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‘It’ll never be the same’: Bay Ridge vigil memorializes those lost to COVID-19

Hearts with the names of Ridgeites lost to COVID-19 at Shore Road Park on Saturday, June 12.
Courtesy of Kathy Valentine

Bay Ridgeites gathered at Shore Road Park on Saturday to memorialize neighbors lost to COVID-19.

The June 12 vigil, organized by community nonprofit Bay Ridge Cares, doubled as a reminder of all that Brooklyn has been through since the coronavirus outbreak in March 2020.

“So many of the family members came up to us and said they didn’t have a funeral,” said Bay Ridge Cares President Karen Tadross. “We planned it so that for the family members in attendance, it was representative of the thing they could not do, which was mourn with their friends, their family, their loved ones.”

The event featured a makeshift memorial, which consisted of about 90 hearts — each with the name of a Ridgeite who died due to COVID-19. All the names on hearts were submitted to Bay Ridge Cares by the loved ones of the deceased.

Close to 200 residents of Bay Ridge’s ZIP code, 11209, were lost to the virus, according to data from the New York Times.

Tadross told Brooklyn Paper that the time felt right for a memorial, even though the city hasn’t yet completely conquered the coronavirus, noting the importance of remembering what the community went through as the city moves on from one of its darkest chapters.

“We felt that we didn’t want to wait until the end of summer, because we didn’t want people to get complacent and forget the amount of loss,” Tadross said. “While there has been tremendous loss, we wanted to give our community hope that things are getting better. So we thought this was the perfect time to do it.”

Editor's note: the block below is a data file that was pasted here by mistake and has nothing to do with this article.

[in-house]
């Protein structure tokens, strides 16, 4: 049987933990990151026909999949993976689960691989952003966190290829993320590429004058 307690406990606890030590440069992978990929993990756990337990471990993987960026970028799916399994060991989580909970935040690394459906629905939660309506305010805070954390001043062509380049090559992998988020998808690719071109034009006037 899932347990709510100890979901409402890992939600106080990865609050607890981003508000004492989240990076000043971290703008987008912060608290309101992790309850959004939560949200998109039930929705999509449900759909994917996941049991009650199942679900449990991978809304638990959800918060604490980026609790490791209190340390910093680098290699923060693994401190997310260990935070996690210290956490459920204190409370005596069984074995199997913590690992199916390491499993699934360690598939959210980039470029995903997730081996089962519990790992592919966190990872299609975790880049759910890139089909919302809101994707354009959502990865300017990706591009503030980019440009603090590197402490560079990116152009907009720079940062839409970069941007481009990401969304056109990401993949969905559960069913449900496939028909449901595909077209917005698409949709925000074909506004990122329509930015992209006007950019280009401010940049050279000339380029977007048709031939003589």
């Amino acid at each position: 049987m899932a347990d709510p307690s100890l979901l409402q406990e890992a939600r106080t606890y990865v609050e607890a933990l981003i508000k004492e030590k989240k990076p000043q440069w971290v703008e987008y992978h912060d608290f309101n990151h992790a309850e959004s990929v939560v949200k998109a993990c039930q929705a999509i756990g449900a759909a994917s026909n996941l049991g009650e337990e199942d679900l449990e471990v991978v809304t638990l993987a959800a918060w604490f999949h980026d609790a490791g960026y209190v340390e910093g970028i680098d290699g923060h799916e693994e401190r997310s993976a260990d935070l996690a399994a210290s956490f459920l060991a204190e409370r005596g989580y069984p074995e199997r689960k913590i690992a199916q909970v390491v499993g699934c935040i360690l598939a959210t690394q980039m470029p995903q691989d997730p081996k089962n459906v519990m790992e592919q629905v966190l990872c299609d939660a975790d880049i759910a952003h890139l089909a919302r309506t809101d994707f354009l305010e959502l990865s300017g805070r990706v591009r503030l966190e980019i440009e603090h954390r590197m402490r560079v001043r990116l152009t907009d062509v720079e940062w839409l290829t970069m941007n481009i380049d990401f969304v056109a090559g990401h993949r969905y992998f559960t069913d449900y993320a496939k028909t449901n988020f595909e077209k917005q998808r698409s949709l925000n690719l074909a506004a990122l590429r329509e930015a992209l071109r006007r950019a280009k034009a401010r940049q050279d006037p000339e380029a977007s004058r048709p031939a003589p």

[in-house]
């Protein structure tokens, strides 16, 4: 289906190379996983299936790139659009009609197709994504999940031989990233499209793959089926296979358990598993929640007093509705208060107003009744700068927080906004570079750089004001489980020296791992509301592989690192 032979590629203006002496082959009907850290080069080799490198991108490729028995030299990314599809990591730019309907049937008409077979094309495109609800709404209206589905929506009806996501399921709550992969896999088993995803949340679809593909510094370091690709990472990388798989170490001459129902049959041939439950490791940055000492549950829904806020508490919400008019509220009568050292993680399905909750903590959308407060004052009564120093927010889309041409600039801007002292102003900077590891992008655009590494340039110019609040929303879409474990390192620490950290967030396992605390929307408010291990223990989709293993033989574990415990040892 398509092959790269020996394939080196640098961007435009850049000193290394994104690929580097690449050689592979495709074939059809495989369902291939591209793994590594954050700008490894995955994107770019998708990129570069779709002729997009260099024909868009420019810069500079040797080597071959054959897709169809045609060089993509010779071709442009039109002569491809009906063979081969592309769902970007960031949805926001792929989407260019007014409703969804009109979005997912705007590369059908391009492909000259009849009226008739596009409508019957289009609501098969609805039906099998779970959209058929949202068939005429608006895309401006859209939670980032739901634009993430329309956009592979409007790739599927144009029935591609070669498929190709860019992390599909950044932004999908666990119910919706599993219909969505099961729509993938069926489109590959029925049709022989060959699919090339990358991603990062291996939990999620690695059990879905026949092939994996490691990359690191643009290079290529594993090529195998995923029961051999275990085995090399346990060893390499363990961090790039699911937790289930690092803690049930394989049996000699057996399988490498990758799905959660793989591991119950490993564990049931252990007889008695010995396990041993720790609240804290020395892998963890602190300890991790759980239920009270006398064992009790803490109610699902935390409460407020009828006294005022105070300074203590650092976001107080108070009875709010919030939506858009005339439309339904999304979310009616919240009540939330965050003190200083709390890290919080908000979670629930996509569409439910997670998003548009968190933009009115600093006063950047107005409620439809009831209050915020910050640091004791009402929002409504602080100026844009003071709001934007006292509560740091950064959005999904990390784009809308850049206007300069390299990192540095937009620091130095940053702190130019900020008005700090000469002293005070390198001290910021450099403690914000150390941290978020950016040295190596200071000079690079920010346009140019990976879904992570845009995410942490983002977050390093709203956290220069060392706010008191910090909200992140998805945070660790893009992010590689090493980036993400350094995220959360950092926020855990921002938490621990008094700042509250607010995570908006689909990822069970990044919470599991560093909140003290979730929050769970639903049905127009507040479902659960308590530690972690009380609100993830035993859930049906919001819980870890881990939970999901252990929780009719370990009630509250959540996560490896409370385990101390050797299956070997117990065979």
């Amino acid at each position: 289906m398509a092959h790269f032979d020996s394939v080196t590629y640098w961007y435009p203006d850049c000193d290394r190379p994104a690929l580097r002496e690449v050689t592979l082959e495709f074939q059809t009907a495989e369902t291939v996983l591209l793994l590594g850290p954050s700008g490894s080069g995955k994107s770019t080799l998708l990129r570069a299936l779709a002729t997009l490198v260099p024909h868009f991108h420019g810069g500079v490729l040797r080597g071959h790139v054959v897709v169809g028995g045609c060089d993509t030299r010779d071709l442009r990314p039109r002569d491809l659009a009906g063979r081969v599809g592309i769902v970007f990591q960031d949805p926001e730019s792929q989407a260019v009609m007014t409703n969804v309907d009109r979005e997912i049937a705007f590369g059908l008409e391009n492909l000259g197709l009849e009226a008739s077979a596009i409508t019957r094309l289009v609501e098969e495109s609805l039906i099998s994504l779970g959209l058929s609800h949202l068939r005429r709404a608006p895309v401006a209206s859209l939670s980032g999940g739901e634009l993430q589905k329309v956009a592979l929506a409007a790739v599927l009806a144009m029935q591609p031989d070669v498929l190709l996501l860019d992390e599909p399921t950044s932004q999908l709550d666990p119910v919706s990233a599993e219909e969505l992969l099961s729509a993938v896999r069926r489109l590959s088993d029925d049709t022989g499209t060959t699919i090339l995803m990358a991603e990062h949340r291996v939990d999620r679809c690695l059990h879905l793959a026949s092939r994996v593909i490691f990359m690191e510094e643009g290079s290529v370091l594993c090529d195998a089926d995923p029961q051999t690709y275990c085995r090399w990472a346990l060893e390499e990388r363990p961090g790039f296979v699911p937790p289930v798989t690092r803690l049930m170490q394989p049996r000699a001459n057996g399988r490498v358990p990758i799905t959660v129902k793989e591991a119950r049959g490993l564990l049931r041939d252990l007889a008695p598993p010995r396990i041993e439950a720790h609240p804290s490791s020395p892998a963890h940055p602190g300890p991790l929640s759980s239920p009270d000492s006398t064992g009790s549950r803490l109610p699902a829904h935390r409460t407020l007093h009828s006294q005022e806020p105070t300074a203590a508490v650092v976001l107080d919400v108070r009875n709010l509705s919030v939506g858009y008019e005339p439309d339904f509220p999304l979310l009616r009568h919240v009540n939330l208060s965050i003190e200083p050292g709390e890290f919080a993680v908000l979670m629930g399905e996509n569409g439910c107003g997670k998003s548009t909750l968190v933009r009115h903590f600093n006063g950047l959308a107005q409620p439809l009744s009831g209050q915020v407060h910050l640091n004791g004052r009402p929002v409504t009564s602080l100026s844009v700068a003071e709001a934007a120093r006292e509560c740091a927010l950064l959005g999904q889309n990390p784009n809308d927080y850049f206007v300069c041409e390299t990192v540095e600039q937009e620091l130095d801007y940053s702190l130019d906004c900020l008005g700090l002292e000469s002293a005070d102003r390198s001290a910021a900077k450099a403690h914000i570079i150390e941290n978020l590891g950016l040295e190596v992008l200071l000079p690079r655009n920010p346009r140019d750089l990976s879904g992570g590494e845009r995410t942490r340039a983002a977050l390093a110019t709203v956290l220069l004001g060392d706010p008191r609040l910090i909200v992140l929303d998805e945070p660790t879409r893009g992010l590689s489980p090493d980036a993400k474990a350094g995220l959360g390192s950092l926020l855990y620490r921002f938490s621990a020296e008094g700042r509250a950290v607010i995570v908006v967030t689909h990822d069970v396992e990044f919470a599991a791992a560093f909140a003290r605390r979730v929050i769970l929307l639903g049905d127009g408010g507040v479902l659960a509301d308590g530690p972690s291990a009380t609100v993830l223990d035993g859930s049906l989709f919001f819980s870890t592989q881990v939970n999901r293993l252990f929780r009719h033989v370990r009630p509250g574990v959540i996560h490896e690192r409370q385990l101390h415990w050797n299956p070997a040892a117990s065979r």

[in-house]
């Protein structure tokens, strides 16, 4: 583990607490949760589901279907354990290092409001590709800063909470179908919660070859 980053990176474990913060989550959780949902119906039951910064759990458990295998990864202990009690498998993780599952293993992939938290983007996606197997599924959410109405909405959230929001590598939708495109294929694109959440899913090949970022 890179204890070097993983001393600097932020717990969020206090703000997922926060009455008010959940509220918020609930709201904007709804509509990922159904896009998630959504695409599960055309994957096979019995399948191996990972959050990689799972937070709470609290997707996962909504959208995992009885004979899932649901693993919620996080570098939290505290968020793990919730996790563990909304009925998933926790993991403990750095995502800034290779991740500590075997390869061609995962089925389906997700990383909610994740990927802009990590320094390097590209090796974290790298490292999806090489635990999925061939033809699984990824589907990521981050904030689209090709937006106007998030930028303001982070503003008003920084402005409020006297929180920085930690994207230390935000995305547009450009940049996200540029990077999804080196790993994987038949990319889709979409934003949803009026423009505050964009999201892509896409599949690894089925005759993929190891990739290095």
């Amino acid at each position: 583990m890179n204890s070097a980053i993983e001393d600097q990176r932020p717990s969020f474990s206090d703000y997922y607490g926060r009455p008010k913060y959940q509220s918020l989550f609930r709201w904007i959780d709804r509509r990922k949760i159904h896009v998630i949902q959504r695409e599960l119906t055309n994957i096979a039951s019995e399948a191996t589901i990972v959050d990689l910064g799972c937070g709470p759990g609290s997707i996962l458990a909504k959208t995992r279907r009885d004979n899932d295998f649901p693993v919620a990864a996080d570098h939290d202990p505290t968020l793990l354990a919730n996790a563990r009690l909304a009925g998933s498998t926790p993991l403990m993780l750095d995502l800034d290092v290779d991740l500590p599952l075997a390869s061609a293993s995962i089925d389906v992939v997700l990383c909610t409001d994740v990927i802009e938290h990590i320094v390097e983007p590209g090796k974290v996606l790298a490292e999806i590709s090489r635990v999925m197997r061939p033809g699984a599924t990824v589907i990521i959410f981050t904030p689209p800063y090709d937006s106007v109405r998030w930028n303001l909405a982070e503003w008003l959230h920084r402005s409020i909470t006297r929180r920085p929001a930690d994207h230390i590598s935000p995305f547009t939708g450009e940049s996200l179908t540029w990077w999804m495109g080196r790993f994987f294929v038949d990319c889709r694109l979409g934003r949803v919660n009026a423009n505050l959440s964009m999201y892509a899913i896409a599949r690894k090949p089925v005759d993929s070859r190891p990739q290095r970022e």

Mourners remember loved ones lost to COVID-19 at the Bay Ridge Cares memorial.Arthur De Gaeta

The ceremony featured orchestral and vocal performances throughout the evening. The names of each loved one submitted were read from a podium, and an LED candle attached to the heart was lit when its corresponding name was read.

“It’s so nice the way they did it. I didn’t think it was gonna be like this, I thought it was gonna be a little kumbayah, and then everybody leaves,” said Alessandra Byer, an attendee who lost both her father and grandmother to the coronavirus. “But they have a quartet, they have singers, they have candles. It’s very nice.”

The ceremony nonetheless was a difficult event for many of those in attendance.

“We’re never gonna get over this,” said Lorraine Nelson, whose husband Artie, a bartender at JJ Bubbles, died of COVID-19 last April. “Everybody’s saying everything’s coming back, it’s the same. It’ll never be the same for us, it’s a hole in your heart that’s never gonna heal.”

Lauren Lockwood (left) and Lorraine Nelson pose with a picture of the late Artie Nelson, next to a heart with his name on it.Photo by Arthur De Gaeta

The display was only temporary due to Parks Department rules, but Bay Ridge Cares had intended it to be — mourners were encouraged to take their loved ones’ hearts back home with them as a token of remembrance, and the organization will send any unclaimed hearts to those who submitted names but didn’t attend the vigil.

“I got goosebumps, because it’s just so real,” said Assemblymember Mathylde Frontus upon seeing the display of hearts. “It’s something that we’re still coming to terms with, the loss, the grief. We’re still not whole, we’re still remembering the loved ones that we lost, but this is very nice what they’re doing here tonight.”

Other local elected officials in attendance included Councilmember Justin Brannan and state Sen. Andrew Gounardes.

The vigil at dusk.Kathy Valentine

The ceremony was just one of many being held as the city enters a post-COVID reality. Mayor Bill de Blasio announced Monday that the city would hold a long-awaited ticker-tape parade for frontline workers, over a year after first promising to do so during the height of the pandemic. That parade, along Manhattan’s Canyon of Heroes, is planned for July 7.

Tadross, however, is hoping that Saturday’s memorial is the last Bay Ridge Cares has to do.

“We hope we never have to do another one of these,” she said. “It’s not what Bay Ridge Cares likes to do.”

Additional reporting by Arthur de Gaeta

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